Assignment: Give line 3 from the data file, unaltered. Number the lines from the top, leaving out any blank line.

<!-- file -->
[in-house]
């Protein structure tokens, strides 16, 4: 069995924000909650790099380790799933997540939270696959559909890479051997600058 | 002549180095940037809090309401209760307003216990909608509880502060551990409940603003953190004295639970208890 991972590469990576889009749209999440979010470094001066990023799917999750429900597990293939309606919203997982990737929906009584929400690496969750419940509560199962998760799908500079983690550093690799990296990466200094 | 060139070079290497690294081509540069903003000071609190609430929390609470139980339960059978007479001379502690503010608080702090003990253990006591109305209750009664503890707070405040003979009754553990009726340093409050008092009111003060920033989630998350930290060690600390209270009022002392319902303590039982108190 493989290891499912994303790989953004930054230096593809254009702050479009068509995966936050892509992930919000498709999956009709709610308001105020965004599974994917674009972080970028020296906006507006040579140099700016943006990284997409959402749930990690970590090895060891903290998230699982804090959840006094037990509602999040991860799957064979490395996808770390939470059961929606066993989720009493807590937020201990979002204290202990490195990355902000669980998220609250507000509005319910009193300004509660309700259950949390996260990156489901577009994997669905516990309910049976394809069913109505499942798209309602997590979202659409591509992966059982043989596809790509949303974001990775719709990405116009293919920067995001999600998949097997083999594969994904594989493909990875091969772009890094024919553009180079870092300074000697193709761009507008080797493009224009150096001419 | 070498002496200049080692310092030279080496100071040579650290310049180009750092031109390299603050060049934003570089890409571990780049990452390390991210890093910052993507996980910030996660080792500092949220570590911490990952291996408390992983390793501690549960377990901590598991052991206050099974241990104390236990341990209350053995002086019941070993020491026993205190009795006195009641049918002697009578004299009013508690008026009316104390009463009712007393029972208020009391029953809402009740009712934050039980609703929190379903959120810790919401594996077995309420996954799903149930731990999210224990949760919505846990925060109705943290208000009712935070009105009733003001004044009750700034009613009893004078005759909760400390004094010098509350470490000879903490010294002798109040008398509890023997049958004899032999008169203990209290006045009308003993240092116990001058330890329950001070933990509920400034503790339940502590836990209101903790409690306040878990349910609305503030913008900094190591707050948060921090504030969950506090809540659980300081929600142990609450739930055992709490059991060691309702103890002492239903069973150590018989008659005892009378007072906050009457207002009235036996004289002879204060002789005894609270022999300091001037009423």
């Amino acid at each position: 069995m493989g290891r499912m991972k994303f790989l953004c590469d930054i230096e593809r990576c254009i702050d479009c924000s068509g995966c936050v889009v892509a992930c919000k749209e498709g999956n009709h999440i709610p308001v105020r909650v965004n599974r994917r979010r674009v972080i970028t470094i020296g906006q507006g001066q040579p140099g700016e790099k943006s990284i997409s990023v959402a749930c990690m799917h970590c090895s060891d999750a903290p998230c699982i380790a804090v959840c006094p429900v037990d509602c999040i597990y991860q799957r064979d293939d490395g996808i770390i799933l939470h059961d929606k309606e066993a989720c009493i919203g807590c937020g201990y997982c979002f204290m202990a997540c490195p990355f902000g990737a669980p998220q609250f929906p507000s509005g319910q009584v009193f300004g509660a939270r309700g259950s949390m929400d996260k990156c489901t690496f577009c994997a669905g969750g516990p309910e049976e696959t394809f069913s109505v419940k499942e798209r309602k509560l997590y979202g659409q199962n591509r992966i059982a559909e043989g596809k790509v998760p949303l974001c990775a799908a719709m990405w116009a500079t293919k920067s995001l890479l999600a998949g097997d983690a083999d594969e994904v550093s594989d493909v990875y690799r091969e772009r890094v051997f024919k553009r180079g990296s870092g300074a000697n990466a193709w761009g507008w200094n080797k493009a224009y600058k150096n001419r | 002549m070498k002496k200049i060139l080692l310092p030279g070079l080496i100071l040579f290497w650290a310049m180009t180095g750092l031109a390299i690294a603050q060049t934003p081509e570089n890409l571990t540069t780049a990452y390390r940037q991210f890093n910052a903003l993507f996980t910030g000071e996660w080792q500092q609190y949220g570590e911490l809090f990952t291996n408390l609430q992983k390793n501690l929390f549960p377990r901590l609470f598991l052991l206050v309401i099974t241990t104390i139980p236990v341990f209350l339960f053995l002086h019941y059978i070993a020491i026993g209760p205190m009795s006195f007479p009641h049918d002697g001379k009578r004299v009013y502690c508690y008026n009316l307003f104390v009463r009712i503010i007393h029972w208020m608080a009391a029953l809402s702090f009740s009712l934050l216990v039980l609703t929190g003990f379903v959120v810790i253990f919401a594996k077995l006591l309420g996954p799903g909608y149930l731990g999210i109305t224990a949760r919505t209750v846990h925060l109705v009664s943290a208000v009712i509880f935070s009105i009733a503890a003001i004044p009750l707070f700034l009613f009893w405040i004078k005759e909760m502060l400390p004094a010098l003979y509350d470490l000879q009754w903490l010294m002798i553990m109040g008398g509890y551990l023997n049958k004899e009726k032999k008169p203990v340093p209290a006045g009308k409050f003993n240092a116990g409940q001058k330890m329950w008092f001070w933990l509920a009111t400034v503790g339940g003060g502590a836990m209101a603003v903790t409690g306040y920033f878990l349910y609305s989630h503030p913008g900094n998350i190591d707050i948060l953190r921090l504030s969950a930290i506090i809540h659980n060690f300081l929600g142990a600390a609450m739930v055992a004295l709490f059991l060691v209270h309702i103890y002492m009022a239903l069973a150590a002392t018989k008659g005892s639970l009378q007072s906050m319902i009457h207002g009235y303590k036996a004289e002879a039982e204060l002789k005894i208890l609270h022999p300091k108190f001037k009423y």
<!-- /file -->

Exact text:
């Amino acid at each position: 069995m493989g290891r499912m991972k994303f790989l953004c590469d930054i230096e593809r990576c254009i702050d479009c924000s068509g995966c936050v889009v892509a992930c919000k749209e498709g999956n009709h999440i709610p308001v105020r909650v965004n599974r994917r979010r674009v972080i970028t470094i020296g906006q507006g001066q040579p140099g700016e790099k943006s990284i997409s990023v959402a749930c990690m799917h970590c090895s060891d999750a903290p998230c699982i380790a804090v959840c006094p429900v037990d509602c999040i597990y991860q799957r064979d293939d490395g996808i770390i799933l939470h059961d929606k309606e066993a989720c009493i919203g807590c937020g201990y997982c979002f204290m202990a997540c490195p990355f902000g990737a669980p998220q609250f929906p507000s509005g319910q009584v009193f300004g509660a939270r309700g259950s949390m929400d996260k990156c489901t690496f577009c994997a669905g969750g516990p309910e049976e696959t394809f069913s109505v419940k499942e798209r309602k509560l997590y979202g659409q199962n591509r992966i059982a559909e043989g596809k790509v998760p949303l974001c990775a799908a719709m990405w116009a500079t293919k920067s995001l890479l999600a998949g097997d983690a083999d594969e994904v550093s594989d493909v990875y690799r091969e772009r890094v051997f024919k553009r180079g990296s870092g300074a000697n990466a193709w761009g507008w200094n080797k493009a224009y600058k150096n001419r | 002549m070498k002496k200049i060139l080692l310092p030279g070079l080496i100071l040579f290497w650290a310049m180009t180095g750092l031109a390299i690294a603050q060049t934003p081509e570089n890409l571990t540069t780049a990452y390390r940037q991210f890093n910052a903003l993507f996980t910030g000071e996660w080792q500092q609190y949220g570590e911490l809090f990952t291996n408390l609430q992983k390793n501690l929390f549960p377990r901590l609470f598991l052991l206050v309401i099974t241990t104390i139980p236990v341990f209350l339960f053995l002086h019941y059978i070993a020491i026993g209760p205190m009795s006195f007479p009641h049918d002697g001379k009578r004299v009013y502690c508690y008026n009316l307003f104390v009463r009712i503010i007393h029972w208020m608080a009391a029953l809402s702090f009740s009712l934050l216990v039980l609703t929190g003990f379903v959120v810790i253990f919401a594996k077995l006591l309420g996954p799903g909608y149930l731990g999210i109305t224990a949760r919505t209750v846990h925060l109705v009664s943290a208000v009712i509880f935070s009105i009733a503890a003001i004044p009750l707070f700034l009613f009893w405040i004078k005759e909760m502060l400390p004094a010098l003979y509350d470490l000879q009754w903490l010294m002798i553990m109040g008398g509890y551990l023997n049958k004899e009726k032999k008169p203990v340093p209290a006045g009308k409050f003993n240092a116990g409940q001058k330890m329950w008092f001070w933990l509920a009111t400034v503790g339940g003060g502590a836990m209101a603003v903790t409690g306040y920033f878990l349910y609305s989630h503030p913008g900094n998350i190591d707050i948060l953190r921090l504030s969950a930290i506090i809540h659980n060690f300081l929600g142990a600390a609450m739930v055992a004295l709490f059991l060691v209270h309702i103890y002492m009022a239903l069973a150590a002392t018989k008659g005892s639970l009378q007072s906050m319902i009457h207002g009235y303590k036996a004289e002879a039982e204060l002789k005894i208890l609270h022999p300091k108190f001037k009423y």